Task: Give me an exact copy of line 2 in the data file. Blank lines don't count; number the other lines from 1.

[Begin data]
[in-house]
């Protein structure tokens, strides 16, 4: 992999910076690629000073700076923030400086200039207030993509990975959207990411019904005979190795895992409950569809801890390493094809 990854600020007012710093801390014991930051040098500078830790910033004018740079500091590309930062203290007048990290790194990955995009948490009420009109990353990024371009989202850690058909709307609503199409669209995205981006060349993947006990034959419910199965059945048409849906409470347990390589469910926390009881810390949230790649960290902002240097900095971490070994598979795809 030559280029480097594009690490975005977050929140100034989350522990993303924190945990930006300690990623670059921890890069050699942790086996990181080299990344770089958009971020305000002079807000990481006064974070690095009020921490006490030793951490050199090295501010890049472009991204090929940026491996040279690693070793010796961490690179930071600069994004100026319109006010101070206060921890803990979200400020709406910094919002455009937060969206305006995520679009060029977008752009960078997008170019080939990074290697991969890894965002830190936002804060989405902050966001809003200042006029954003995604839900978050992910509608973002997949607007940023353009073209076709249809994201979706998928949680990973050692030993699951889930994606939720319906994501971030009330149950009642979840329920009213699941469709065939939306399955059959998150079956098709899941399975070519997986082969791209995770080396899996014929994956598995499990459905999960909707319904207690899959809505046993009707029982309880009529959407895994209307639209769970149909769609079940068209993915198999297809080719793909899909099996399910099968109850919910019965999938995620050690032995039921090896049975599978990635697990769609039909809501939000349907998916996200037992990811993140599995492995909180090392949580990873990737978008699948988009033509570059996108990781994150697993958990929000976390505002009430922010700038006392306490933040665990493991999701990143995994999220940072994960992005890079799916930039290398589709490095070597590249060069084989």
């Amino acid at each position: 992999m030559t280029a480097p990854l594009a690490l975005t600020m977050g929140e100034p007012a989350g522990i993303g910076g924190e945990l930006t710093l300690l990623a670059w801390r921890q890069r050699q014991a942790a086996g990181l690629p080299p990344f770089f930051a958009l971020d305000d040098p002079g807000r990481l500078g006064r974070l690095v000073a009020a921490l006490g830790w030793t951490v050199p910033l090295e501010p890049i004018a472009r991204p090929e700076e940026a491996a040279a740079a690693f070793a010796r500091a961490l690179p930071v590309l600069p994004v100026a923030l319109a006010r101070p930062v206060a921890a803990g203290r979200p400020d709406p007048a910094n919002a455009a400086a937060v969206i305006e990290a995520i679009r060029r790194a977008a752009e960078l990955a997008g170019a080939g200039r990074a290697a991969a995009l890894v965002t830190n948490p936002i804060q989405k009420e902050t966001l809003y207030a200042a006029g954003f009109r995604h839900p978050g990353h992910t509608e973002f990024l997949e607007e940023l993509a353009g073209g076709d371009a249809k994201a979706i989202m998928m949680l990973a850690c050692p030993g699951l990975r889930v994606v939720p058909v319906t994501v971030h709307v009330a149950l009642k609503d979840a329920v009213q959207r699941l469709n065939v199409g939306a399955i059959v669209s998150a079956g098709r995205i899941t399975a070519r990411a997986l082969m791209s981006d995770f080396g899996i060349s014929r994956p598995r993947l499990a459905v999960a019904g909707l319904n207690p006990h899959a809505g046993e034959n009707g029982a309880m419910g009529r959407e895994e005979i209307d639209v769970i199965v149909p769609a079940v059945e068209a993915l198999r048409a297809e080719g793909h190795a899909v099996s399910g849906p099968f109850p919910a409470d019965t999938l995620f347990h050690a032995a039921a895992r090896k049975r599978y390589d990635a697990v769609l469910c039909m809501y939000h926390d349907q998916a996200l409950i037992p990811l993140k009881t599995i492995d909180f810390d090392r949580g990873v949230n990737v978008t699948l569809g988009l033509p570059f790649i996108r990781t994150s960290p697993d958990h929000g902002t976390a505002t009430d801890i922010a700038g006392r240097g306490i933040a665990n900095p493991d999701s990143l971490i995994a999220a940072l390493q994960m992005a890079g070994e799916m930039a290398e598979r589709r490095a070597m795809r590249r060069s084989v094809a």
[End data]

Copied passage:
């Protein structure tokens, strides 16, 4: 992999910076690629000073700076923030400086200039207030993509990975959207990411019904005979190795895992409950569809801890390493094809 990854600020007012710093801390014991930051040098500078830790910033004018740079500091590309930062203290007048990290790194990955995009948490009420009109990353990024371009989202850690058909709307609503199409669209995205981006060349993947006990034959419910199965059945048409849906409470347990390589469910926390009881810390949230790649960290902002240097900095971490070994598979795809 030559280029480097594009690490975005977050929140100034989350522990993303924190945990930006300690990623670059921890890069050699942790086996990181080299990344770089958009971020305000002079807000990481006064974070690095009020921490006490030793951490050199090295501010890049472009991204090929940026491996040279690693070793010796961490690179930071600069994004100026319109006010101070206060921890803990979200400020709406910094919002455009937060969206305006995520679009060029977008752009960078997008170019080939990074290697991969890894965002830190936002804060989405902050966001809003200042006029954003995604839900978050992910509608973002997949607007940023353009073209076709249809994201979706998928949680990973050692030993699951889930994606939720319906994501971030009330149950009642979840329920009213699941469709065939939306399955059959998150079956098709899941399975070519997986082969791209995770080396899996014929994956598995499990459905999960909707319904207690899959809505046993009707029982309880009529959407895994209307639209769970149909769609079940068209993915198999297809080719793909899909099996399910099968109850919910019965999938995620050690032995039921090896049975599978990635697990769609039909809501939000349907998916996200037992990811993140599995492995909180090392949580990873990737978008699948988009033509570059996108990781994150697993958990929000976390505002009430922010700038006392306490933040665990493991999701990143995994999220940072994960992005890079799916930039290398589709490095070597590249060069084989």